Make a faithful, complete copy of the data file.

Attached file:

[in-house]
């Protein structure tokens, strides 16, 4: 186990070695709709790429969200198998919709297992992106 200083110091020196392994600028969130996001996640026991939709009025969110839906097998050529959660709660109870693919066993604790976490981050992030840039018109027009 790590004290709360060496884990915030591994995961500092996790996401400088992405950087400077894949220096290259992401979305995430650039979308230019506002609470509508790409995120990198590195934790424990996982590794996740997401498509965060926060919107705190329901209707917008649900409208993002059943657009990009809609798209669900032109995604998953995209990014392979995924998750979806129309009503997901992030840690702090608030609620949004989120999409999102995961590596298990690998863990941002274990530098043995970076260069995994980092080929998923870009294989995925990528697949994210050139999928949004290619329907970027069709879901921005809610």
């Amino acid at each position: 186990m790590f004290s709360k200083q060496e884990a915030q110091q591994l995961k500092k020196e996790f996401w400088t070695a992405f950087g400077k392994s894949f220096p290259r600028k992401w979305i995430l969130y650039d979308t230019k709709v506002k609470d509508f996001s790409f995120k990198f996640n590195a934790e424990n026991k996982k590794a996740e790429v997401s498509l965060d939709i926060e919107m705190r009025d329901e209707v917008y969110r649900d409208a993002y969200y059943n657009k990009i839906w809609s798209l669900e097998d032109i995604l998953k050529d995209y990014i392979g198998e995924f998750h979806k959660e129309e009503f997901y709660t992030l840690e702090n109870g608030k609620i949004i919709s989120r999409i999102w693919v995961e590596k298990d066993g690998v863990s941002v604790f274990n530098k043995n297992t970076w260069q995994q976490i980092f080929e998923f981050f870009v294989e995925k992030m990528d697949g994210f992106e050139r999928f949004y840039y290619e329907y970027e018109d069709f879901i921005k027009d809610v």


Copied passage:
[in-house]
């Protein structure tokens, strides 16, 4: 186990070695709709790429969200198998919709297992992106 200083110091020196392994600028969130996001996640026991939709009025969110839906097998050529959660709660109870693919066993604790976490981050992030840039018109027009 790590004290709360060496884990915030591994995961500092996790996401400088992405950087400077894949220096290259992401979305995430650039979308230019506002609470509508790409995120990198590195934790424990996982590794996740997401498509965060926060919107705190329901209707917008649900409208993002059943657009990009809609798209669900032109995604998953995209990014392979995924998750979806129309009503997901992030840690702090608030609620949004989120999409999102995961590596298990690998863990941002274990530098043995970076260069995994980092080929998923870009294989995925990528697949994210050139999928949004290619329907970027069709879901921005809610």
């Amino acid at each position: 186990m790590f004290s709360k200083q060496e884990a915030q110091q591994l995961k500092k020196e996790f996401w400088t070695a992405f950087g400077k392994s894949f220096p290259r600028k992401w979305i995430l969130y650039d979308t230019k709709v506002k609470d509508f996001s790409f995120k990198f996640n590195a934790e424990n026991k996982k590794a996740e790429v997401s498509l965060d939709i926060e919107m705190r009025d329901e209707v917008y969110r649900d409208a993002y969200y059943n657009k990009i839906w809609s798209l669900e097998d032109i995604l998953k050529d995209y990014i392979g198998e995924f998750h979806k959660e129309e009503f997901y709660t992030l840690e702090n109870g608030k609620i949004i919709s989120r999409i999102w693919v995961e590596k298990d066993g690998v863990s941002v604790f274990n530098k043995n297992t970076w260069q995994q976490i980092f080929e998923f981050f870009v294989e995925k992030m990528d697949g994210f992106e050139r999928f949004y840039y290619e329907y970027e018109d069709f879901i921005k027009d809610v």